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Brief Film Review: I’m Not There

On Thanksgiving, we took advantage of the holiday mellowness to see I’m Not There, the Bob Dylan “biopic” known best for having 6 people play different aspects of Dylan’s character and career. I’m no Dylan aficionado (I don’t own any of his albums), but I’m definitely aware of him and his milieu — raised middle class Jewish in Minnesota, remade himself into a Woody Guthrie-like folkie in the West Village (and squiring Joan Baez), then remade himself again as a plugged-in rock-and-roller, before flaming out, finding Jesus, etc. etc.

Unfortunately, such general knowledge doesn’t seem to be enough. From what I can tell, I’M NOT THERE is a treat for aficionados, packed with references and allusions to Dylaniana, but as an “interested layperson,” it struck me as a very ambitious film whose reach exceeded its grasp. Todd Haynes clearly had distinct ideas as to how he wanted to express Dylan’s life, and he should be commended for attempting something poetic and challenging, but it simply doesn’t come together as a good, engaging, lose-yourself-to-it film.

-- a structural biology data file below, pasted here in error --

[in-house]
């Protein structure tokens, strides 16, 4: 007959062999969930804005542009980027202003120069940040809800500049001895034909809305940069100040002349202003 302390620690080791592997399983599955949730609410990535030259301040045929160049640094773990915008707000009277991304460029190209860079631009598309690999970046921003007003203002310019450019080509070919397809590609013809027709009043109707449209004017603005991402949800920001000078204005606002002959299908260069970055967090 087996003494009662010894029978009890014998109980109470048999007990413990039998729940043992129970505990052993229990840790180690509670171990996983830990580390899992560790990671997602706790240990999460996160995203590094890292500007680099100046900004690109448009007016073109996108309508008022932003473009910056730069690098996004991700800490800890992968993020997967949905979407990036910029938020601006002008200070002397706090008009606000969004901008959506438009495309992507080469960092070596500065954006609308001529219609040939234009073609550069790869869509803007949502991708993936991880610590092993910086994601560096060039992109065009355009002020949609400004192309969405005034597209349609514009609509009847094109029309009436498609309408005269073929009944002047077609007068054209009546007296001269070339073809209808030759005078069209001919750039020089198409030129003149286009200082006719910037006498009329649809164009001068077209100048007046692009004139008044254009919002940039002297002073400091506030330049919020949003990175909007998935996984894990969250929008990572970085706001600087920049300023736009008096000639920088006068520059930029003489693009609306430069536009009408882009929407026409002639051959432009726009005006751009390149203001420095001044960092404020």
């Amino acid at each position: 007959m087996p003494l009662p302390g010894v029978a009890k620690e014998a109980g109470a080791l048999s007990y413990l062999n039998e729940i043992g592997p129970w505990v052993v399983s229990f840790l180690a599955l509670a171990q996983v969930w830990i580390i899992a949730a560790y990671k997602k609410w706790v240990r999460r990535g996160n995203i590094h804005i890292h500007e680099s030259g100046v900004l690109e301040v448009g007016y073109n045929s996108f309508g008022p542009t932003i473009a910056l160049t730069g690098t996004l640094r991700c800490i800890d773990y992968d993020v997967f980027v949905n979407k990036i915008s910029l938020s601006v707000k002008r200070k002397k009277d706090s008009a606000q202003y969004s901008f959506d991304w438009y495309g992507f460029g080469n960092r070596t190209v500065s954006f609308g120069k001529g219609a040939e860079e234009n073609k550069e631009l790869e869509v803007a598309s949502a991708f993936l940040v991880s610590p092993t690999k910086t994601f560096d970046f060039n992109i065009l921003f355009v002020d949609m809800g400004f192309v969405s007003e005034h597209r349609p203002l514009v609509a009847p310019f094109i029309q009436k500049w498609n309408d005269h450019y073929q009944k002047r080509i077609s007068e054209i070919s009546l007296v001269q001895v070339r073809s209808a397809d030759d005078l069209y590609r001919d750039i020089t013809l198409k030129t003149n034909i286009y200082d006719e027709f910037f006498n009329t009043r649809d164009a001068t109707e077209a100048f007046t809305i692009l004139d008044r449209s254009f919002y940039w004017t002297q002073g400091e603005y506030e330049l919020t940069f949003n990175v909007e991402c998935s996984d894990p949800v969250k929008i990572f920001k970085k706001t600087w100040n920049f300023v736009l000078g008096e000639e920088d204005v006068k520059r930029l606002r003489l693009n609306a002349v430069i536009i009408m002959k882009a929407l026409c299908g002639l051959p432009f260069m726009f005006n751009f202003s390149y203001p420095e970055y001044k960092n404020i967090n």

The disjointed nature of the narrative renders the film as a series of set pieces, some fun and/or interesting (particularly those with Cate Blanchett and Heath Ledger) and some not (Christian Bale, Richard Gere). As a view, this narrative approach also kept me at arm’s length from the story, making me an observer, as opposed to a member of an audience, which limited my ability to engage emotionally… You get too caught up in the way Todd Haynes is telling the story that you don’t get caught up in the story itself.

Anyway, I would say for most folks, they can simply pass on this film — you’re not missing out on anything major or important from a cinematic standpoint.

  1. Just got back from seeing the movie, myself. I am one of those aficionados. With the exception of Gere’s sequences I’d have to say the movie was fantastic. But I’d agree it would likely only be so for an aficionado.

    I was able to get lost in it. Not so much in the narrative, which was quite disjointed–though to me not in a distracting way–but rather in seeing perhaps the best (only?) example of a 4-D collage, and one that brings added interest to the disjointed items of Dylan’s history, those both true and not, owing to their unexpected juxtaposition with each other.

    I’d have to say the cinematography and attention to detail in reconstructing moments out of the not too distant past were well executed.

    With the exception of Gere’s sequences, which were probably the weakest moments of the movie, I thought many of the performances were very well pulled off as well.

  2. I haven’t seen this, but I know that Todd Hayes can get a little too referential. It was an enhancement in Far From Heaven, but it sounds like it doesn’t work here.

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